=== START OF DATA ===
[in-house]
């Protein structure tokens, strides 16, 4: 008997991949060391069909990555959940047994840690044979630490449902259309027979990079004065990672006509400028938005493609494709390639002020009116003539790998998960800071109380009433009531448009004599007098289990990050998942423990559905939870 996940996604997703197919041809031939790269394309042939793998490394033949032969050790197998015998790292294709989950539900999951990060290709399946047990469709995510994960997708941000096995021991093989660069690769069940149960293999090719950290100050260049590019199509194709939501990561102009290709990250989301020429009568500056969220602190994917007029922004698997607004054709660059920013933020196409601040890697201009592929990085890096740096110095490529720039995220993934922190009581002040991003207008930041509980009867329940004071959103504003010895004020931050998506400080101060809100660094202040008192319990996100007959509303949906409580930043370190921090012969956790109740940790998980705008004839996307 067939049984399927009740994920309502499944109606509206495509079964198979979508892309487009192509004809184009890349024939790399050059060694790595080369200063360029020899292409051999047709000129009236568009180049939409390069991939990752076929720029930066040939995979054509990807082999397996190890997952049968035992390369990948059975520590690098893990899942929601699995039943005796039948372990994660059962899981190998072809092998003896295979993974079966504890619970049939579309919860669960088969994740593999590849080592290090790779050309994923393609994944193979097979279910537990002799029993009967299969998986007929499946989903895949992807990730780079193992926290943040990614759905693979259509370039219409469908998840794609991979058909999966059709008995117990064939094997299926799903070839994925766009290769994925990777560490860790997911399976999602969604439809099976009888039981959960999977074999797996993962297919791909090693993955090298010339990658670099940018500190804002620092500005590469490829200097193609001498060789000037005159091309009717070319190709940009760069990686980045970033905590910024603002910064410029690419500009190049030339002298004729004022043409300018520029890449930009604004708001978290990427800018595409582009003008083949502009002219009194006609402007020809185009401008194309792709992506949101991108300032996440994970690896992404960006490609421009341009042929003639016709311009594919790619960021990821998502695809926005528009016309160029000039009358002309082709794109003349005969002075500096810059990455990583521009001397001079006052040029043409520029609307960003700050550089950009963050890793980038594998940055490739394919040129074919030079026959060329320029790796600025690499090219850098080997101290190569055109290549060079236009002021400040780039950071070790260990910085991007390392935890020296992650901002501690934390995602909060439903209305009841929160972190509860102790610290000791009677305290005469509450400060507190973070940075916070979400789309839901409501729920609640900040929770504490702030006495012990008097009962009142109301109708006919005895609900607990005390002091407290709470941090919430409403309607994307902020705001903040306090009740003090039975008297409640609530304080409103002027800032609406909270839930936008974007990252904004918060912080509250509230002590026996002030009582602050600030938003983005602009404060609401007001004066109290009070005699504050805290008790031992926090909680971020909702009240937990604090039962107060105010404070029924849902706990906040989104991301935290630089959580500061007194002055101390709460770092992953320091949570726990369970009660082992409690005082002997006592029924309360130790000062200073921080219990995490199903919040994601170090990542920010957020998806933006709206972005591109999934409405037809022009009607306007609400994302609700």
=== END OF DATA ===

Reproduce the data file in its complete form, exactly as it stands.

[in-house]
């Protein structure tokens, strides 16, 4: 008997991949060391069909990555959940047994840690044979630490449902259309027979990079004065990672006509400028938005493609494709390639002020009116003539790998998960800071109380009433009531448009004599007098289990990050998942423990559905939870 996940996604997703197919041809031939790269394309042939793998490394033949032969050790197998015998790292294709989950539900999951990060290709399946047990469709995510994960997708941000096995021991093989660069690769069940149960293999090719950290100050260049590019199509194709939501990561102009290709990250989301020429009568500056969220602190994917007029922004698997607004054709660059920013933020196409601040890697201009592929990085890096740096110095490529720039995220993934922190009581002040991003207008930041509980009867329940004071959103504003010895004020931050998506400080101060809100660094202040008192319990996100007959509303949906409580930043370190921090012969956790109740940790998980705008004839996307 067939049984399927009740994920309502499944109606509206495509079964198979979508892309487009192509004809184009890349024939790399050059060694790595080369200063360029020899292409051999047709000129009236568009180049939409390069991939990752076929720029930066040939995979054509990807082999397996190890997952049968035992390369990948059975520590690098893990899942929601699995039943005796039948372990994660059962899981190998072809092998003896295979993974079966504890619970049939579309919860669960088969994740593999590849080592290090790779050309994923393609994944193979097979279910537990002799029993009967299969998986007929499946989903895949992807990730780079193992926290943040990614759905693979259509370039219409469908998840794609991979058909999966059709008995117990064939094997299926799903070839994925766009290769994925990777560490860790997911399976999602969604439809099976009888039981959960999977074999797996993962297919791909090693993955090298010339990658670099940018500190804002620092500005590469490829200097193609001498060789000037005159091309009717070319190709940009760069990686980045970033905590910024603002910064410029690419500009190049030339002298004729004022043409300018520029890449930009604004708001978290990427800018595409582009003008083949502009002219009194006609402007020809185009401008194309792709992506949101991108300032996440994970690896992404960006490609421009341009042929003639016709311009594919790619960021990821998502695809926005528009016309160029000039009358002309082709794109003349005969002075500096810059990455990583521009001397001079006052040029043409520029609307960003700050550089950009963050890793980038594998940055490739394919040129074919030079026959060329320029790796600025690499090219850098080997101290190569055109290549060079236009002021400040780039950071070790260990910085991007390392935890020296992650901002501690934390995602909060439903209305009841929160972190509860102790610290000791009677305290005469509450400060507190973070940075916070979400789309839901409501729920609640900040929770504490702030006495012990008097009962009142109301109708006919005895609900607990005390002091407290709470941090919430409403309607994307902020705001903040306090009740003090039975008297409640609530304080409103002027800032609406909270839930936008974007990252904004918060912080509250509230002590026996002030009582602050600030938003983005602009404060609401007001004066109290009070005699504050805290008790031992926090909680971020909702009240937990604090039962107060105010404070029924849902706990906040989104991301935290630089959580500061007194002055101390709460770092992953320091949570726990369970009660082992409690005082002997006592029924309360130790000062200073921080219990995490199903919040994601170090990542920010957020998806933006709206972005591109999934409405037809022009009607306007609400994302609700």